Chinese dictator Xi Jinping emphasized on Monday that his visit with Russian leader Vladimir Putin, charged with human rights crimes before the International Criminal Court (ICC) less than a week ago, is intended to promote “friendship, cooperation, and peace,” positioning China as a mediator in the ongoing invasion of Ukraine.
Xi will be in Moscow from Monday to Wednesday, meeting with Putin and other senior leaders. Xi has emphasized China’s potential role in the Ukraine crisis since arriving, promoting a Chinese “peace plan” debuted last month that demands a ceasefire, lays no blame on either side, and does not offer specificity on its demand for both sides to “calm down as soon as possible.”
Arriving on Monday, Xi vowed that China would “stand guard over the world order,” hinting at ambitions to mediate the Ukraine conflict.
Both Russia and Ukraine have offered tepid reactions to the peace plan but have encouraged Beijing to get more involved in the conflict in the role of mediator. If successful in halting some of the hostilities, Xi could use Ukraine to greatly elevate China’s international reputation as peacemaker, even as China continues to execute a years-long genocide on its own people.
The Russian news agency Tass reported that his first meeting with Putin on Monday lasted 4.5 hours and, Kremlin spokesman Dmitry Peskov told reporters, “obviously” addressed Russia’s invasion of Ukraine. Xi and Putin will return to talks at 3 p.m. local time on Tuesday, Peskov added, regarding both countries’ bilateral ties and the Ukraine invasion.
The Chinese state propaganda newspaper Global Times proclaimed that the visit, Xi’s first foreign trip of the year, could elevate China’s position in the Ukraine conflict to that of successful mediator, as China “has confidence in helping the conflicting parties realize a ceasefire and restart peace talks” following its meddling in the decades-long feud between Iran and Saudi Arabia. The two Middle East countries announced in mid-March that they had agreed, after extensive talks in Beijing, to reestablish diplomatic relations, including the reopening of their embassies and establishing ambassador-level representation in their capitals.
China is one of Russia’s closest allies – arguably, its most prominent and reliable – but also maintains close relations with Ukraine. Ukraine is a member of China’s Belt and Road Initiative (BRI), a global infrastructure plan to indebt impoverished nations, and its president, Volodymyr Zelensky, has repeatedly made overtures to Xi for personal talks, to no avail.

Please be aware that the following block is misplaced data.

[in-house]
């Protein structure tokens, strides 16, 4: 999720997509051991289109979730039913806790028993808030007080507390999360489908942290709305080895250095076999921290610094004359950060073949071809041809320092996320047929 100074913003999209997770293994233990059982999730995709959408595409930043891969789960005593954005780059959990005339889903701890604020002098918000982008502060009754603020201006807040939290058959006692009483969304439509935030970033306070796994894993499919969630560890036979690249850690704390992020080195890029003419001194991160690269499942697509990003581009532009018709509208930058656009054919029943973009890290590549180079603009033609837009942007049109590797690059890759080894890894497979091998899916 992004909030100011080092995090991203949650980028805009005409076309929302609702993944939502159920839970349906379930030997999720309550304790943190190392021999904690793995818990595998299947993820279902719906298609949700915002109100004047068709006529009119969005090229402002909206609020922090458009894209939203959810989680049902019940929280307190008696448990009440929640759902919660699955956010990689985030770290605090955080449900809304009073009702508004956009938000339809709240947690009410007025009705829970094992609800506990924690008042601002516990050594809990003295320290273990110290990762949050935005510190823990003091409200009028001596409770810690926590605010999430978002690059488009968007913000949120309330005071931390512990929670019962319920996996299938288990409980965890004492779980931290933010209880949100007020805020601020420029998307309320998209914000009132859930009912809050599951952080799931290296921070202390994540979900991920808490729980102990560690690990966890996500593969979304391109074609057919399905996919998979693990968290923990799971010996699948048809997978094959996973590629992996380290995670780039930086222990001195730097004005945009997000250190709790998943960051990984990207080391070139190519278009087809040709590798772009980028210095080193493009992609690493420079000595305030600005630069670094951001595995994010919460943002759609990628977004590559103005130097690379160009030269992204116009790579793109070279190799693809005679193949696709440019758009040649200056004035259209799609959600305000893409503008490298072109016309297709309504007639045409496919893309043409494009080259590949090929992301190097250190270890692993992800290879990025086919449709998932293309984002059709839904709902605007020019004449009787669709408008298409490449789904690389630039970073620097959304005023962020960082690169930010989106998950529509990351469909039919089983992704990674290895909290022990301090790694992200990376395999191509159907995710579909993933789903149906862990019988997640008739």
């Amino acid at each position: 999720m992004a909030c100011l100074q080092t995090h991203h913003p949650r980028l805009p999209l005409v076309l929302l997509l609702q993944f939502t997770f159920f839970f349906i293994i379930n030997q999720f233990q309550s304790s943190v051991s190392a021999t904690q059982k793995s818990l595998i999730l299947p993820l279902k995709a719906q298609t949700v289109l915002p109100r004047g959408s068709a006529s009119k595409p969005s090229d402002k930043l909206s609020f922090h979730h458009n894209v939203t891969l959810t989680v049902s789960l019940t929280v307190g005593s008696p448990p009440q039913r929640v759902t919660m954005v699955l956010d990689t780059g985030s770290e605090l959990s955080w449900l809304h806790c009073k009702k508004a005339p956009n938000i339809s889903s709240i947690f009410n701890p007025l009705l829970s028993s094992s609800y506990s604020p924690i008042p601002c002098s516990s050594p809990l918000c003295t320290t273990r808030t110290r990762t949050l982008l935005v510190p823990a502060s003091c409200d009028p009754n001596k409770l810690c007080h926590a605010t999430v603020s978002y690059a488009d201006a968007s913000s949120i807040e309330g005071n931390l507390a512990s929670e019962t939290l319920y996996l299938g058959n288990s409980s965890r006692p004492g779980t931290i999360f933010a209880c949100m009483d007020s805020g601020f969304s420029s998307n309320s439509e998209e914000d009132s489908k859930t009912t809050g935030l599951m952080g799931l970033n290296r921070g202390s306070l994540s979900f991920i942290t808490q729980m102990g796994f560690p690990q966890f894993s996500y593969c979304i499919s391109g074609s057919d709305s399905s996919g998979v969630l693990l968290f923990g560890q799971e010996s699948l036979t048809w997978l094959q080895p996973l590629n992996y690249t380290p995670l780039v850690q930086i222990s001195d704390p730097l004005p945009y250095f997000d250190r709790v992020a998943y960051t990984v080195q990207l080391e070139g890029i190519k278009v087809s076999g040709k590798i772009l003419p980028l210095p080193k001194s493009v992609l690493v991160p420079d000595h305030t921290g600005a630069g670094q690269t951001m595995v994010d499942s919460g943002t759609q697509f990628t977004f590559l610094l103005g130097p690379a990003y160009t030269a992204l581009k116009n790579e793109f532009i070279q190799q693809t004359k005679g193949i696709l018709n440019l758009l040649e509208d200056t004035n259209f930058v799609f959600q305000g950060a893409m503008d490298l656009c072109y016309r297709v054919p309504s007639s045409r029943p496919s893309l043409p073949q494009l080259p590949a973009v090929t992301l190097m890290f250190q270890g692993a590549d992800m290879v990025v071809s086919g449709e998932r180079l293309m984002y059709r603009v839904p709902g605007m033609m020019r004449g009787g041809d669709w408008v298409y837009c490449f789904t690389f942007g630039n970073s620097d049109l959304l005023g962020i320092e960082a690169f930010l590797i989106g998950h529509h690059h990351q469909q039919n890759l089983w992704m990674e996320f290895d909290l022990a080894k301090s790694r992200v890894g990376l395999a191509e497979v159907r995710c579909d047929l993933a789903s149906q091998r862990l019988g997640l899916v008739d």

“For decades, the Ukrainian-Chinese relations have been based on mutual respect, understanding and benefit,” top Ukrainian diplomat Dmytro Kuleba said in March 2022, shortly after Russia launched its full-scale invasion of the country. “We share Beijing’s position on the need to find a political solution to the war against Ukraine and call on China as a global power to play an important role in this effort.”
Kuleba reportedly spoke to Chinese Foreign Minister Qin Gang last week, a conversation during which Qin assured Kuleba that communist China “stands ready to work with Ukraine to promote sustained and stable development of bilateral relations with a long-term perspective.”
“China is concerned that the crisis has dragged on and escalated and may even spiral out of control, and hopes that the relevant parties will stay cool-headed and rational, exercise restraint, resume peace talks as soon as possible,” Qin said, according to the Chinese Foreign Ministry, “and return to the track of political settlement.”
The Global Times, citing Chinese regime-approved “experts,” said on Monday that Xi was sending “a clear signal to the world” that China is ready to “bring hope for a peaceful solution of the complicated ongoing crisis” in Ukraine.
“If there is a country able to play a role in mediating the Ukraine crisis, it has to be a country with a true neutral stance and a position of justice, and the US has already lost this position,” the Global Times claimed, “so in the next stage, China will keep making efforts for mediation, and during Xi’s visit to Russia, the world will hold high expectations of what progress China will make with Russia.”
Chinese Foreign Ministry spokesman Wang Wenbin similarly suggested China was interested in a prominent position of dialogue in Ukraine, one that could greatly benefit China, during his regular press briefing on Monday. Wang was responding to questions about the purpose of Xi’s visit to Moscow and the ICC’s arrest warrant for Putin.
“Our position has always been that dialogue and negotiation provides the fundamental way out for the Ukraine crisis,” Wang said, “and that the international community needs to play a constructive role in peacefully resolving the Ukraine crisis, and do more in ways that are conducive to talks for peace, deescalation and mediation efforts.”
Wang reiterated Xi’s words that the visit was one of “friendship,” “cooperation” and “peace.”
On Tuesday, the Chinese Foreign Ministry published a summary of the nearly five-hour discussion between Xi and Putin that stated Xi emphasized his enthusiasm for interjecting China in the Ukraine invasion.
“China believes that the more difficulties there are, the greater the need to keep space for peace. The more acute the problem is, the more important it is not to give up efforts for dialogue,” Xi reportedly said. “China will continue to play a constructive role in promoting the political settlement of the Ukraine issue.”
The Chinese Foreign Ministry claimed that Putin said Russia had “carefully studied China’s position paper on the political settlement of the Ukraine issue and is open to talks for peace. Russia welcomes China to play a constructive role in this regard.”
The Kremlin published a transcript of the public statements the two leaders made to the press on Monday that did not mention Ukraine.
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